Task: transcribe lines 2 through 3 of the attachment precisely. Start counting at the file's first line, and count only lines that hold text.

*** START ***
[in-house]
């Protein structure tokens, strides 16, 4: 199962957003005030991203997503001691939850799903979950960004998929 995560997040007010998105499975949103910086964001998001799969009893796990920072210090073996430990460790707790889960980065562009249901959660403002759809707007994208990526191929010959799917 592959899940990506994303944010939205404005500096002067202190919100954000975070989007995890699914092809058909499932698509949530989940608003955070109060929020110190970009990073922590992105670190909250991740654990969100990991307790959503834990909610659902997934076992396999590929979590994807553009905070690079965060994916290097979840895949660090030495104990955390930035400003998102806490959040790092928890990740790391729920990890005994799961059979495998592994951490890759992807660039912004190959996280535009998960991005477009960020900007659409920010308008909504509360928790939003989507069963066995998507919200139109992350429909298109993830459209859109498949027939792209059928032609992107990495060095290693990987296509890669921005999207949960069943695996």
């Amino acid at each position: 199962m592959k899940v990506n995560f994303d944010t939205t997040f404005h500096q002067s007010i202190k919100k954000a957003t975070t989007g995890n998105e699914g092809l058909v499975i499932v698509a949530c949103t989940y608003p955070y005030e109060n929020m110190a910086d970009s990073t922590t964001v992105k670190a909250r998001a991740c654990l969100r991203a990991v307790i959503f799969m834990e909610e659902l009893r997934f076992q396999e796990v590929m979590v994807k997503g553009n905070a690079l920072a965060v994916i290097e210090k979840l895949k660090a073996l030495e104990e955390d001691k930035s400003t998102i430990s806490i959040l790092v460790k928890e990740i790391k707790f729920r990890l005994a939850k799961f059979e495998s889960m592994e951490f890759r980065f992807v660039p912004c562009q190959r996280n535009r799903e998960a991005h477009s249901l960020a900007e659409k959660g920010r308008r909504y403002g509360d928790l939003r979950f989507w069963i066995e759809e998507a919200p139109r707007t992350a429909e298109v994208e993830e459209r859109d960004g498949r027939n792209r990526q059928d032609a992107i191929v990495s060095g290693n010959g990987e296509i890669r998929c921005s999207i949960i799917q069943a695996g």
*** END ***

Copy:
């Protein structure tokens, strides 16, 4: 199962957003005030991203997503001691939850799903979950960004998929 995560997040007010998105499975949103910086964001998001799969009893796990920072210090073996430990460790707790889960980065562009249901959660403002759809707007994208990526191929010959799917 592959899940990506994303944010939205404005500096002067202190919100954000975070989007995890699914092809058909499932698509949530989940608003955070109060929020110190970009990073922590992105670190909250991740654990969100990991307790959503834990909610659902997934076992396999590929979590994807553009905070690079965060994916290097979840895949660090030495104990955390930035400003998102806490959040790092928890990740790391729920990890005994799961059979495998592994951490890759992807660039912004190959996280535009998960991005477009960020900007659409920010308008909504509360928790939003989507069963066995998507919200139109992350429909298109993830459209859109498949027939792209059928032609992107990495060095290693990987296509890669921005999207949960069943695996």
């Amino acid at each position: 199962m592959k899940v990506n995560f994303d944010t939205t997040f404005h500096q002067s007010i202190k919100k954000a957003t975070t989007g995890n998105e699914g092809l058909v499975i499932v698509a949530c949103t989940y608003p955070y005030e109060n929020m110190a910086d970009s990073t922590t964001v992105k670190a909250r998001a991740c654990l969100r991203a990991v307790i959503f799969m834990e909610e659902l009893r997934f076992q396999e796990v590929m979590v994807k997503g553009n905070a690079l920072a965060v994916i290097e210090k979840l895949k660090a073996l030495e104990e955390d001691k930035s400003t998102i430990s806490i959040l790092v460790k928890e990740i790391k707790f729920r990890l005994a939850k799961f059979e495998s889960m592994e951490f890759r980065f992807v660039p912004c562009q190959r996280n535009r799903e998960a991005h477009s249901l960020a900007e659409k959660g920010r308008r909504y403002g509360d928790l939003r979950f989507w069963i066995e759809e998507a919200p139109r707007t992350a429909e298109v994208e993830e459209r859109d960004g498949r027939n792209r990526q059928d032609a992107i191929v990495s060095g290693n010959g990987e296509i890669r998929c921005s999207i949960i799917q069943a695996g």